As a rule Fistral Beach lives up its reputation as one of the best surf spots in Cornwall. It has consistent waves, can be good when it gets bigger and the level of surfing is high. It is also home to the UK's premiere big wave spot - The Cribbar. Only breaking a few times every year, the wave off Towan Headland can be surfed at over 25ft.
For the rest of us there are any number of surf schools at Fistral and neighbouring beaches such as Watergate Bay, Crantock and Holywell Bay. These beaches provide a great, less crowded option all under the watchful eye of the seasonal lifeguard service.
The Blue Reef Aquarium has an enviable location right on the seafront at Towan Beach. This is a wonderful place to kill a few hours on a rainy afternoon, or otherwise, and there is enough to see here to keep all but the most awkward teenagers occupied.
There are a number of displays encompassing a range of ocean environments at the aquarium. Several cover the local Cornish coast where you can catch up with what you might have missed in the local rock-pools. The centrepiece though, is the tropical coral reef set within a 250,000 litre tank. Here you can see exotic species including reef fish, stingrays, and even a few sharks. The tank is also home to Omiros, a blind Loggerhead turtle rescued over 10 years ago. Viewing is an immersive experience with a glass tunnel snaking its way through the main tank.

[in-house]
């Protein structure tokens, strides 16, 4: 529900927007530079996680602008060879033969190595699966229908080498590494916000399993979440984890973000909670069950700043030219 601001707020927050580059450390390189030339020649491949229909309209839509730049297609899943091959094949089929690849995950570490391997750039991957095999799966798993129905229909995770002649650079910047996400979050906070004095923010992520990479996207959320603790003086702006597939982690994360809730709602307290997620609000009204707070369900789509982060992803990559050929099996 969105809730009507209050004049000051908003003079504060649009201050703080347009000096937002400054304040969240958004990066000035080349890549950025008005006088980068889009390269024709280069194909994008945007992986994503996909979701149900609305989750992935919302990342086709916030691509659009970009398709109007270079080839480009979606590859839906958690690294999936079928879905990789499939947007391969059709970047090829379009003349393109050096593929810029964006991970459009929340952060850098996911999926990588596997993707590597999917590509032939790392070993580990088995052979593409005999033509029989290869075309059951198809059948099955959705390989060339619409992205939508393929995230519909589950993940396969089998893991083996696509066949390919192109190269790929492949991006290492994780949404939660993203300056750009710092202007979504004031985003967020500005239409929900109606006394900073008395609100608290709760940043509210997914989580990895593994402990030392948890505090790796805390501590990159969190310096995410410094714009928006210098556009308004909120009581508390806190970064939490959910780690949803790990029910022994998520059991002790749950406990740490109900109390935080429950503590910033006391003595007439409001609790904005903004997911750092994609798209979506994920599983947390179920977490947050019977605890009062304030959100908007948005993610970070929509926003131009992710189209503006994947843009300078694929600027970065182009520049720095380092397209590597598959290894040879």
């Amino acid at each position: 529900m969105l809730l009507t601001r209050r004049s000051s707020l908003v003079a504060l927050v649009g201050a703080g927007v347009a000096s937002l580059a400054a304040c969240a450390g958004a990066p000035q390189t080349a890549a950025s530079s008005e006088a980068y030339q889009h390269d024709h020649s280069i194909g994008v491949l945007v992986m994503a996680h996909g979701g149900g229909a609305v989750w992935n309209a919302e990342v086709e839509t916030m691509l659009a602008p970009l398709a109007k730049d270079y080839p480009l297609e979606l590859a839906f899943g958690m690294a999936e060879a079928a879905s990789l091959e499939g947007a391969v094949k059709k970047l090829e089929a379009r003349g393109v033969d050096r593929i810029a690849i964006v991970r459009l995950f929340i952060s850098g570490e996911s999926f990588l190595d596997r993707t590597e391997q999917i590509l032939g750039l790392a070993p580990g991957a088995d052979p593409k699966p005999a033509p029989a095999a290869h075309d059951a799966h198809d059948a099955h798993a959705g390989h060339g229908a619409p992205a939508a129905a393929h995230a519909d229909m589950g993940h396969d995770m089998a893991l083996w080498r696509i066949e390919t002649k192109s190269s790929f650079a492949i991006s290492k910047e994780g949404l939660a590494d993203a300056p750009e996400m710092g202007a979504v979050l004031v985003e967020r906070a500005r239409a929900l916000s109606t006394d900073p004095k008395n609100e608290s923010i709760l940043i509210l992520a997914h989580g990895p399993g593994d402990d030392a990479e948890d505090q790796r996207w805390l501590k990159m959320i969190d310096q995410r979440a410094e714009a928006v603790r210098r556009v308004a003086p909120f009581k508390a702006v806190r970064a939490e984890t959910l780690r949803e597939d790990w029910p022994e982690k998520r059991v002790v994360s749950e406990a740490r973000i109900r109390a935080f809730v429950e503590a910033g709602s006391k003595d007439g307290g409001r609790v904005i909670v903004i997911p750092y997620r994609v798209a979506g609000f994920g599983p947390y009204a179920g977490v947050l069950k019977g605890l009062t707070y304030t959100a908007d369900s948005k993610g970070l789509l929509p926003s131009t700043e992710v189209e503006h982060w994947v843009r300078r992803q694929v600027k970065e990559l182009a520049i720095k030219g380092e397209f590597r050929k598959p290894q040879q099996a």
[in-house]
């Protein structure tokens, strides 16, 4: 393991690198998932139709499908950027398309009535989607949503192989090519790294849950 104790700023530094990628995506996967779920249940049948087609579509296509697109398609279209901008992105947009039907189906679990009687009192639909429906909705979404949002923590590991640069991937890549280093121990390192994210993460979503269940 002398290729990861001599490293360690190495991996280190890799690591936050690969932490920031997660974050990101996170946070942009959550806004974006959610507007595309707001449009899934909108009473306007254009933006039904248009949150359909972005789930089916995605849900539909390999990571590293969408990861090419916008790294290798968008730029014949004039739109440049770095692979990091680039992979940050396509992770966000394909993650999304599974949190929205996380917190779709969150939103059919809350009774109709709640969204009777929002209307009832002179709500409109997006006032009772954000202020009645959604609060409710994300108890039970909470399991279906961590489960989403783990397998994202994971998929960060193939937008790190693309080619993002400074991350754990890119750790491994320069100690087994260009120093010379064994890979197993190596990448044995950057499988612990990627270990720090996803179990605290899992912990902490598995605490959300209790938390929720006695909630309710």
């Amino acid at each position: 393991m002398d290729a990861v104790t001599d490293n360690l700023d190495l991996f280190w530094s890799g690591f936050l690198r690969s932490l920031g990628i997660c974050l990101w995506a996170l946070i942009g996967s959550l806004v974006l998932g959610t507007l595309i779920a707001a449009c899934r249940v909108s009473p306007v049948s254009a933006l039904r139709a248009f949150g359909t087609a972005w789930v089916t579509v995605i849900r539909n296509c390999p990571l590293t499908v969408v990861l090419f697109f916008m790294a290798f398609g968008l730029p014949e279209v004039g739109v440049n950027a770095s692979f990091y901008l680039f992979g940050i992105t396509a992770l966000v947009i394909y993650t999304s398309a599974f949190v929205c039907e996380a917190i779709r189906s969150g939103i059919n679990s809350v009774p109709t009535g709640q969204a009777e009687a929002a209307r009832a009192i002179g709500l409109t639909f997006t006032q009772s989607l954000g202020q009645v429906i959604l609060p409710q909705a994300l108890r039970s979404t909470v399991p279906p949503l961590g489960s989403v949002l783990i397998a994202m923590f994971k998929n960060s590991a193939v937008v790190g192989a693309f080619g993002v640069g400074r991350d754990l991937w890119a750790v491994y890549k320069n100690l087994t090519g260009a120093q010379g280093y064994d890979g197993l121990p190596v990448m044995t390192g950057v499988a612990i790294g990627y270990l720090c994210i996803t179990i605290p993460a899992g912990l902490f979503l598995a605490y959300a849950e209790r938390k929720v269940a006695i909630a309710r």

Other favourites include seahorses, pulsating jellyfish, poisonous stonefish, giant octopus and razor-toothed piranhas. Along with regular feeding displays, rock-pooling workshops and educational talks this all adds up to a fascinating day out.
It's hard to imagine now, but once-upon-a-time Newquay was a small fishing village and there were no tourists. Back in the 15th century the main industry in town was pichards and fishing was still a big part of life right up until the railway arrived in the late 1800s.
The name Newquay actually refers to a new harbour wall (quay) that was built during the heyday of the pichard boom. Up until the mid 1400s the town was known as "Towan Blystra", although no one is sure what this translates to, except Wetherspoons who used it for the name of their Newquay pub!
For those looking for a bit of historic Newquay there are a few reminders dotted around the town. The most obvious of these is the sturdy harbour, tucked away to the east of Towan Headland. This continued to expand even after fishing peaked with the mining industry taking over. Tin and copper ore from the local mines was shipped over to South Wales where they were smelted. At one point there was a tramway carrying the ore down to the harbour via a tunnel. The mouth of the tunnel is still here and is currently used to store the boats of the local gig rowing club.